Quick followup to my “standing in line for democracy” post: I had complained to Steven Clift of e-democracy.org about the message restrictions on the United States Issues Forum. He followed up with a couple of thoughtful emails. “The goal,” he says, “is to produce a more thoughtful, civil exchange.” He acknowledges that it’s an experiment that might not work. He notes that, in effect, message overwhelm turns potential participants off. This is an old issue with email lists, often a cause for moderation, less often handled with arbitrary constraints like this. I appreciate what they’re trying to do, and I’ve rejoined the list. I’ve been pretty silent on this stuff for a while, preoccupied with other issues, but I’m hoping to find ways to promote more and better conversational environments. What we’re calling “social media” often isn’t as social as we need to be.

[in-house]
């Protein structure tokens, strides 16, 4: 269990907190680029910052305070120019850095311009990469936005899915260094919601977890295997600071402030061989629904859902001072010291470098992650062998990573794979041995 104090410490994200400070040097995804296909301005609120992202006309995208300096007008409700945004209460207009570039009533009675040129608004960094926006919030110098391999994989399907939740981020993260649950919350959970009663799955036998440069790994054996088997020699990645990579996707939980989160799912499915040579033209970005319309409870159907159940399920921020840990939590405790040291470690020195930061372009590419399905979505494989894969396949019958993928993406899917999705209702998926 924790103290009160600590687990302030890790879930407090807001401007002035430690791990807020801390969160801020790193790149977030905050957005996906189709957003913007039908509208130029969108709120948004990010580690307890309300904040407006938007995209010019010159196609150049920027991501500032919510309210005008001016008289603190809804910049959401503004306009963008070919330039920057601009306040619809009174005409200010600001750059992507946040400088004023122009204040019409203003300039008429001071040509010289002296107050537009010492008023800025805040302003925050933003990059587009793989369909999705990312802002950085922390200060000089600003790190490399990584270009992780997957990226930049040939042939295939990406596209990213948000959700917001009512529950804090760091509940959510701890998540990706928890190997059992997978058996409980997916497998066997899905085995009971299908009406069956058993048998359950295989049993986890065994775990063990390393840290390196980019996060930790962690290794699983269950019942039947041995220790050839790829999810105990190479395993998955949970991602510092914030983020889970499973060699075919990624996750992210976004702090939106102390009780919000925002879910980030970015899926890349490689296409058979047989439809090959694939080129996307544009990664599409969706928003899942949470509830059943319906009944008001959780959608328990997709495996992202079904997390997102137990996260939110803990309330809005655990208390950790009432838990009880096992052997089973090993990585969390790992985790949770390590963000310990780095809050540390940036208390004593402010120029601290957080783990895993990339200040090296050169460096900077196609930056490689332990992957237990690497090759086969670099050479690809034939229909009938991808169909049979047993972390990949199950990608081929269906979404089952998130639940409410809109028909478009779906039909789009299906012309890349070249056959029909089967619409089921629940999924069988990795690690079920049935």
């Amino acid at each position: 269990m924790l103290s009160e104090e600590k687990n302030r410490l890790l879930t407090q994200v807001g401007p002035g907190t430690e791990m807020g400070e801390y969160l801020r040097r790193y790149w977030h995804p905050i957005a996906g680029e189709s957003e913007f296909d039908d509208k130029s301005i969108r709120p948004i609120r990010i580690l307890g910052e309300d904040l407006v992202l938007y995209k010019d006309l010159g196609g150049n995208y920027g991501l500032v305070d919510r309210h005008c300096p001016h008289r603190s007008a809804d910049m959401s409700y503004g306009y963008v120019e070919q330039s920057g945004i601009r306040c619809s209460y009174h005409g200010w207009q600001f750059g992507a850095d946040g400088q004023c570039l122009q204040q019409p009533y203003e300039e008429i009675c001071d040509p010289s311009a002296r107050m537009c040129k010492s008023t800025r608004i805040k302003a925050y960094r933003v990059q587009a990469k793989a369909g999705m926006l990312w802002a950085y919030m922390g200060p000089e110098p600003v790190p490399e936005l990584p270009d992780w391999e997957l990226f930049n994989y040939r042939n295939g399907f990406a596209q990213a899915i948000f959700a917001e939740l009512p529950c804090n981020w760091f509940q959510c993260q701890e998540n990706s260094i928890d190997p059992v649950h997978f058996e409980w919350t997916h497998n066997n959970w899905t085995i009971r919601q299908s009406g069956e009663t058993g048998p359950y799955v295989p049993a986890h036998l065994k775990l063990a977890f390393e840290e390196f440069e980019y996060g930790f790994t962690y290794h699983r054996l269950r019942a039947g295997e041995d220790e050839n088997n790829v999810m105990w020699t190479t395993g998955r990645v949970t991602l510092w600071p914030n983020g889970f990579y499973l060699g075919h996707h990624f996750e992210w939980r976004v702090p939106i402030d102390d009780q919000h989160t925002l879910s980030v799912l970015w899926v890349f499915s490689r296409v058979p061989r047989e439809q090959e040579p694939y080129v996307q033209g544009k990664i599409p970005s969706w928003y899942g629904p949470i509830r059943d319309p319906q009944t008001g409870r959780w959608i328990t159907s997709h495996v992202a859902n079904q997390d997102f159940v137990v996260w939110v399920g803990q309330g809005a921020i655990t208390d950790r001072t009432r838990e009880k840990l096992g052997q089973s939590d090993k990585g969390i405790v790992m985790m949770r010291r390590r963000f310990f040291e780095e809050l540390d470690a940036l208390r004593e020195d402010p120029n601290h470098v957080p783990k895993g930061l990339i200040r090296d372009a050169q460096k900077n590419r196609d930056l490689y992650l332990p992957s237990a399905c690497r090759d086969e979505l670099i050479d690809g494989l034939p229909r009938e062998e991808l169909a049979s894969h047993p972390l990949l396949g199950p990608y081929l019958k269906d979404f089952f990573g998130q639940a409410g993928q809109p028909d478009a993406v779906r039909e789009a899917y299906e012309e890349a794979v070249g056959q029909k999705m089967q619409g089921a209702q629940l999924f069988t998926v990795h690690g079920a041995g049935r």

This is odd – e-democracy.org’s 125-member United States issues forum, is described as “a civil, more deliberative discussion of national public policy issues and politics in the United States among people with diverse political perspectives.” I joined, and was having an interesting and potentially productive discussion with an intelligent, seemingly reasonable Tea Party conservative. However my last post in that discussion was blocked – the list limits members to one post per twelve hours. “We limit the number of posts any one person can send within a set time frame to increase the number of voices heard and keep overall e-mail volume in check. Please try posting again later.” The implication is interesting: democracy is not about enabling discussions, but restricting them. From their perspective, I suppose the idea is that an unrestricted list will be dominated by a few voices. Savvy online communitarians know that every forum will have a few vocal members, though, and many more observers who rarely if ever speak.
A restriction like this just seems tone deaf to me, especially on a list that espouses deliberative discussion. The restriction leaves the list inherently stilted.